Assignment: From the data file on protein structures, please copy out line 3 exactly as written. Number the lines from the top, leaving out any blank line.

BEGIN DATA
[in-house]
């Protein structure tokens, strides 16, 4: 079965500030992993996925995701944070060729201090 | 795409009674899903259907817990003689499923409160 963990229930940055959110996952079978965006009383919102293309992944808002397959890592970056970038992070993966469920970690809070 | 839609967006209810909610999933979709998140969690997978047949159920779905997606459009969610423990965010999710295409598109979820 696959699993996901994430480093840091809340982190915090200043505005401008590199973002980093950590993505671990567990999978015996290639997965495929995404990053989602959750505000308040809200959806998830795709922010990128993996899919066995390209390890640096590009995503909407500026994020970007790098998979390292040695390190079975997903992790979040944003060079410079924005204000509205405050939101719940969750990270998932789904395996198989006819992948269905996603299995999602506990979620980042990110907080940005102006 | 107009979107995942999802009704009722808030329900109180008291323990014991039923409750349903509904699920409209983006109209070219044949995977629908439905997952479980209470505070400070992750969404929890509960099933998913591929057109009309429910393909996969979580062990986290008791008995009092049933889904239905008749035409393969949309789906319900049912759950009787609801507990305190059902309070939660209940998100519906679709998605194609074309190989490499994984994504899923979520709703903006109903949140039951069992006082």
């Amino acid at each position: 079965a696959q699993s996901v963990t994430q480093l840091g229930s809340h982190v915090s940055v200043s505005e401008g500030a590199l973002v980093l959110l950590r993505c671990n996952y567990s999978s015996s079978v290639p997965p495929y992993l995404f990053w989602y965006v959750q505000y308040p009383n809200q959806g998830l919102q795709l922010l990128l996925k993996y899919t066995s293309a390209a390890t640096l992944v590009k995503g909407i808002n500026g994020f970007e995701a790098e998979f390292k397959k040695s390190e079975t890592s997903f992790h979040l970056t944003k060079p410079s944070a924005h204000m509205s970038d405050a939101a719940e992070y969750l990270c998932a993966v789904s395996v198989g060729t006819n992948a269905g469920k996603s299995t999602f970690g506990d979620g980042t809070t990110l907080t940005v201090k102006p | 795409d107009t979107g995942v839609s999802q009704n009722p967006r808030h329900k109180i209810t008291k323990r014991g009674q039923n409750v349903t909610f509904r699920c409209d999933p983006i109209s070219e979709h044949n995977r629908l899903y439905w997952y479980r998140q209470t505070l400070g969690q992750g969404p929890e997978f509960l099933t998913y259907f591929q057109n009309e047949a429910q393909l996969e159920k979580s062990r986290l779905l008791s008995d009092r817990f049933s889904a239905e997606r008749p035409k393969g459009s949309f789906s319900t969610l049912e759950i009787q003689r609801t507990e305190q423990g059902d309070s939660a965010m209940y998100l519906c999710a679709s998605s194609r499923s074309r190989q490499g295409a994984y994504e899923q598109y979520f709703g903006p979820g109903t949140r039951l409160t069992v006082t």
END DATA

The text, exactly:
């Amino acid at each position: 079965a696959q699993s996901v963990t994430q480093l840091g229930s809340h982190v915090s940055v200043s505005e401008g500030a590199l973002v980093l959110l950590r993505c671990n996952y567990s999978s015996s079978v290639p997965p495929y992993l995404f990053w989602y965006v959750q505000y308040p009383n809200q959806g998830l919102q795709l922010l990128l996925k993996y899919t066995s293309a390209a390890t640096l992944v590009k995503g909407i808002n500026g994020f970007e995701a790098e998979f390292k397959k040695s390190e079975t890592s997903f992790h979040l970056t944003k060079p410079s944070a924005h204000m509205s970038d405050a939101a719940e992070y969750l990270c998932a993966v789904s395996v198989g060729t006819n992948a269905g469920k996603s299995t999602f970690g506990d979620g980042t809070t990110l907080t940005v201090k102006p | 795409d107009t979107g995942v839609s999802q009704n009722p967006r808030h329900k109180i209810t008291k323990r014991g009674q039923n409750v349903t909610f509904r699920c409209d999933p983006i109209s070219e979709h044949n995977r629908l899903y439905w997952y479980r998140q209470t505070l400070g969690q992750g969404p929890e997978f509960l099933t998913y259907f591929q057109n009309e047949a429910q393909l996969e159920k979580s062990r986290l779905l008791s008995d009092r817990f049933s889904a239905e997606r008749p035409k393969g459009s949309f789906s319900t969610l049912e759950i009787q003689r609801t507990e305190q423990g059902d309070s939660a965010m209940y998100l519906c999710a679709s998605s194609r499923s074309r190989q490499g295409a994984y994504e899923q598109y979520f709703g903006p979820g109903t949140r039951l409160t069992v006082t």